Rare separately published broadside illustrated the Siege of Poiters in 1569.
Detailed birds-eye view of the city of Poitiers, engraved to celebrate the resistance to the siege by the Huguenots led by Admiral Coligny. The long title tells how the city managed to resist thanks to "vigilance, prudence, value and virtue and ardor” of the Catholic commanders, of the governor Luda and of the inhabitants themselves.
The plan is oriented with west at the top, and illustrates in great detail the Huguenot attacking positions, camps, Bridges across the Clain River,
The plan is addressed to an Italian audience, expressing the importance of the "Italian Venturiers" Baglioni, Palavicino, Rangone and delegates of the Pope, Sforza, Orsini and Cesi.
The Siege of Poitiers
The siege of Poitiers (July 27 - September 7 1569) was a failed Huguenot attempt to capture the important trading center of Poitiers, under the command of Huguenot Admiral Gaspard II de Coligny.
1569 began with a Catholic victory at Jarmac in March 1569, a battle which saw the death of on of the primarily Hugonot commanders, the Prince of Condé. The Catholics next besieged Cognac, suffering heavy casualties. During the siege of Cognac, German Protestant reinforcements arrived.
The two factions fell back for a time, planning their next moves. The Huguenot Admiral Coligny wanted to attack Saumurto establish better lines of communication between La Rochelle and the Huguenots in the north, but the majority of the Huguenot leaders preferred to attack Poitiers, then one of the richest cities in France.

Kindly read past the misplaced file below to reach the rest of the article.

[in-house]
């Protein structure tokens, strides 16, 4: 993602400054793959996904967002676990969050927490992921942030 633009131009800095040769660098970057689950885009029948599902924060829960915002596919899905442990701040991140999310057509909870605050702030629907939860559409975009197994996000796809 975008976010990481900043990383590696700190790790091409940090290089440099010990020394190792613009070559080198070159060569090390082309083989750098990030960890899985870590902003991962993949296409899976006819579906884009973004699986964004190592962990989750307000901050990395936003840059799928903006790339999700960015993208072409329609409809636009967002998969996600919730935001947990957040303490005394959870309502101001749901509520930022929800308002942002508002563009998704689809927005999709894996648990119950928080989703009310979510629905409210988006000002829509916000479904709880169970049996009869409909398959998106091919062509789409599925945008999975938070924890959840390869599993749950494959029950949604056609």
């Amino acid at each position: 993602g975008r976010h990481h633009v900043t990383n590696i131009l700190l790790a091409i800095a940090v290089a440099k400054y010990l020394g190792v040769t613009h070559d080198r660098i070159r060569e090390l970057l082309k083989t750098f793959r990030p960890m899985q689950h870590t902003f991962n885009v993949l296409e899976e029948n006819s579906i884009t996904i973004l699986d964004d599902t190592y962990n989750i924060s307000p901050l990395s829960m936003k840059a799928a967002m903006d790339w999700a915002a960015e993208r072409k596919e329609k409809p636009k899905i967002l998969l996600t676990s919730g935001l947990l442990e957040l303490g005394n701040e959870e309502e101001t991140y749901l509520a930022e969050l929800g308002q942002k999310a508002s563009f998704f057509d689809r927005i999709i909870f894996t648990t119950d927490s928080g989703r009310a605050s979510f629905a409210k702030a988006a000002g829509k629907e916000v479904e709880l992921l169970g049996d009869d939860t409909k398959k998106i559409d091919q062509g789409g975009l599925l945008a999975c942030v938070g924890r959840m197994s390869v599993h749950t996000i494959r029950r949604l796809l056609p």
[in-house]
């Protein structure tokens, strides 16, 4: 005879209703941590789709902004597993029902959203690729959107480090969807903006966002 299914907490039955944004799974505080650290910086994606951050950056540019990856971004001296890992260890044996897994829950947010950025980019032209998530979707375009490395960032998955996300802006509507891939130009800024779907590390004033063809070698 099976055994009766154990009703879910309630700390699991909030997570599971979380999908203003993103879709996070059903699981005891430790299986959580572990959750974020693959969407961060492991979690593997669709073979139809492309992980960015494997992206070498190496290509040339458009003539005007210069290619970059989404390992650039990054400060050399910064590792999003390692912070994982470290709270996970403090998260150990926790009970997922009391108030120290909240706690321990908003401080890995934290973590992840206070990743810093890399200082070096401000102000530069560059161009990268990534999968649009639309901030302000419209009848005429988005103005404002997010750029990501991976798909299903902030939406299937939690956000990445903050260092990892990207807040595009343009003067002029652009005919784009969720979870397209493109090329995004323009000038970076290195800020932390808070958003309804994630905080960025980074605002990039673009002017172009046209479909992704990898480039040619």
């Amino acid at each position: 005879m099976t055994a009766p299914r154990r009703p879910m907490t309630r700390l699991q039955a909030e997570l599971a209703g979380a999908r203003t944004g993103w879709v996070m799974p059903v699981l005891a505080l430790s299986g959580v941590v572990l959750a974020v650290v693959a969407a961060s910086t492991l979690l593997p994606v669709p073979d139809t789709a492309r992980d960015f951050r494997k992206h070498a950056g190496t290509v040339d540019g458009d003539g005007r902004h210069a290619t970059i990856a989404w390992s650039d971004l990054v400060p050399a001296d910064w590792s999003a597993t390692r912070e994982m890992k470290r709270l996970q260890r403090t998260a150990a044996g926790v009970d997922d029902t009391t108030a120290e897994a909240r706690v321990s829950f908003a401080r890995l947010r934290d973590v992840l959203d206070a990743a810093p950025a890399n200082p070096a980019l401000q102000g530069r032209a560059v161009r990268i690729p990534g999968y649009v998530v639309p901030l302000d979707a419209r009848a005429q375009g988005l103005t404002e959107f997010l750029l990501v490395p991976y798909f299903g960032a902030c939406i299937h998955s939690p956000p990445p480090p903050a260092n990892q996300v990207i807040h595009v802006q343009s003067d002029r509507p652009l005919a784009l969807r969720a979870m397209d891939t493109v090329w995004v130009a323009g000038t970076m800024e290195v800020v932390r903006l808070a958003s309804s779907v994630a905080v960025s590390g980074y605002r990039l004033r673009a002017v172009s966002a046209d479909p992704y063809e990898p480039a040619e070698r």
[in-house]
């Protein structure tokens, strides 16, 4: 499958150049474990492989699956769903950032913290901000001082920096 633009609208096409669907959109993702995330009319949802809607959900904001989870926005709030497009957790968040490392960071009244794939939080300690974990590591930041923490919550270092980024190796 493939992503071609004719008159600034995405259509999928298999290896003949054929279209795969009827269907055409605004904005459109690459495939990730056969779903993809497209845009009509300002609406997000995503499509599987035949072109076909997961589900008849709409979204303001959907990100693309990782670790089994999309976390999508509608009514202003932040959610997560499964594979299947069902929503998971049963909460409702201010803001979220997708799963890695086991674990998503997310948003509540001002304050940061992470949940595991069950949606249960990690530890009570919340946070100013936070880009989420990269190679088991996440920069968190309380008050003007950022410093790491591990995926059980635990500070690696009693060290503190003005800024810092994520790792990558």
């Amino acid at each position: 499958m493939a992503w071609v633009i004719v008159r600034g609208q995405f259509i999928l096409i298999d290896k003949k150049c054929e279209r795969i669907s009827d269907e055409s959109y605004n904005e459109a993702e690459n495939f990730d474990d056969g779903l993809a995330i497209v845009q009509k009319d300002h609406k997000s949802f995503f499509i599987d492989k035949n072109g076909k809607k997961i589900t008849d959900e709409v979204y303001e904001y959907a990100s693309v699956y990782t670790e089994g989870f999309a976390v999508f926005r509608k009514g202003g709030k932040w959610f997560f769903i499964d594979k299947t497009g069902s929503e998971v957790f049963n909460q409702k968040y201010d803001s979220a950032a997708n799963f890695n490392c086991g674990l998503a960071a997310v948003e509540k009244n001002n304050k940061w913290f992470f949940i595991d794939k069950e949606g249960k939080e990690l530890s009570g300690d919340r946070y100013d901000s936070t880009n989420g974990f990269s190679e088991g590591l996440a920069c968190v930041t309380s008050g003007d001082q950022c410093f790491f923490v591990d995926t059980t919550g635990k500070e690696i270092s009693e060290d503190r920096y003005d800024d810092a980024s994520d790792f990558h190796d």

The Huguenot army marched to the city on July 24, 1569 and the siege began on July 27. The Comte de Lude let the defense of Poiters, joined by Henry, Duke of Guise and Charles, Duke of Mayenne.
Coligny focused on eastern side of Poiters, requiring his forces to cross the Clain River. Artillery fire managed to break a portion of the east wall, but the defense was able to destroy the bridge used to cross the river.
The defenders also managed to dam the Clain, causing flooding in the Huguenot campsite. The resulting lake flooded the Huguenot camp, and disease was rife. Even Coligny was taken ill.
In September, Coligny oved on the Rochereiul, at the southwest of Poiters. The town wall was breached and an assault was launched on September 3, 1569, but was repelled under the leadership of the Duke of Guise.
Reinforcements for Poiters, led by the Duke of Anjou, threaten the Huguenot-held city of Châtellerault, forcing Coligny to withdraw on September 7, 1569.